No one seems to have a nice word to say about bankers these days but today we're honouring one of them. A hundred years ago banker and naturalist Charles Rothschild set up a movement in Norfolk that led to the formation of the Wildlife Trusts.
Not surprisingly then, The Norfolk Wildlife Trust is the oldest in the country.
Cley marshes on the North Norfolk coast is one of the flagship reserves in Britain and people, like the birds, flock here in their thousands.
It was bought in 1926 to be held "in perpetuity as a bird breeding sanctuary".
But 14 years before that Charles Rothschild formed the Society for the Promotion of Nature Reserves which eventually became the Wildlife Trusts.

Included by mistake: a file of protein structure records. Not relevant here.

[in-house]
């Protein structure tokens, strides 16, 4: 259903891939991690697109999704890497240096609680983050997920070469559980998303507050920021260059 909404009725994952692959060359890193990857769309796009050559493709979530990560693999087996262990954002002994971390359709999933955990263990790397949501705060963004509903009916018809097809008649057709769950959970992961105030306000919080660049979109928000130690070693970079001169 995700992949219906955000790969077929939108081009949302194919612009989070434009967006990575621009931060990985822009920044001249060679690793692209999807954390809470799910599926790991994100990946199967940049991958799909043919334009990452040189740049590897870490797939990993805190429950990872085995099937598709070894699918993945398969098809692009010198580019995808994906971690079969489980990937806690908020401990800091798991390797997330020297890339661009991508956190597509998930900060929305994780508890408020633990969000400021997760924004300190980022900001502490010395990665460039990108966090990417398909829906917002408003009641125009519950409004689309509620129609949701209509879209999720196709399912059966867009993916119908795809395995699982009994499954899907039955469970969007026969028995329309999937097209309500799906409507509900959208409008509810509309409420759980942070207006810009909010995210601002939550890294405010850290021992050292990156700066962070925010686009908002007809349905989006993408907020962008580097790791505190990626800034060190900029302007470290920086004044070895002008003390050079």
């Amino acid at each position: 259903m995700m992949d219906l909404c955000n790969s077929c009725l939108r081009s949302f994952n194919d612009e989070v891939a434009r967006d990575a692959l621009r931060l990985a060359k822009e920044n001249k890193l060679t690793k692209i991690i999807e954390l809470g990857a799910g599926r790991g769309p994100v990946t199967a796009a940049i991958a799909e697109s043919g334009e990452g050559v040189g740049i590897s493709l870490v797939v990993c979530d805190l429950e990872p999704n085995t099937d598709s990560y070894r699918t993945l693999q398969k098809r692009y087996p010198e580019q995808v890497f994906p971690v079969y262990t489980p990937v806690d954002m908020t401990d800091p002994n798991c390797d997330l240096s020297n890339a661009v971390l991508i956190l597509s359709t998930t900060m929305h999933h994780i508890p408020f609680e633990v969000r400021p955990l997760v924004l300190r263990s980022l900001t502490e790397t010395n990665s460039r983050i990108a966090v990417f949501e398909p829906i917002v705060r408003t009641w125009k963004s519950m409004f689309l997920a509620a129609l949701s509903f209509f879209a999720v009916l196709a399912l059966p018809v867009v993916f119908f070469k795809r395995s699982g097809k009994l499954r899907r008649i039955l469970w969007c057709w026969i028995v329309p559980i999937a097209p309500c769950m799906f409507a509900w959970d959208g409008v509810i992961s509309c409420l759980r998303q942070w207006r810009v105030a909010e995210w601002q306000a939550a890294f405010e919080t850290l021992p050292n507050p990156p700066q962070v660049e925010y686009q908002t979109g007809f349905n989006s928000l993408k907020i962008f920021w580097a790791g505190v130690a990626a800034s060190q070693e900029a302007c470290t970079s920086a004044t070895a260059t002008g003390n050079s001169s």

Two years earlier he'd bought Woodwalton Fen in Cambridgeshire. By then almost all of the wild fens surrounding it had been drained for agriculture. He built a bungalow at Woodwalton to observe nature and it was there he helped move the focus from saving species to protecting the habitats in which they live.
Rothschild was clearly a visionary. Thanks to him there are 47 Wildlife Trusts around the country with more than 800,000 members.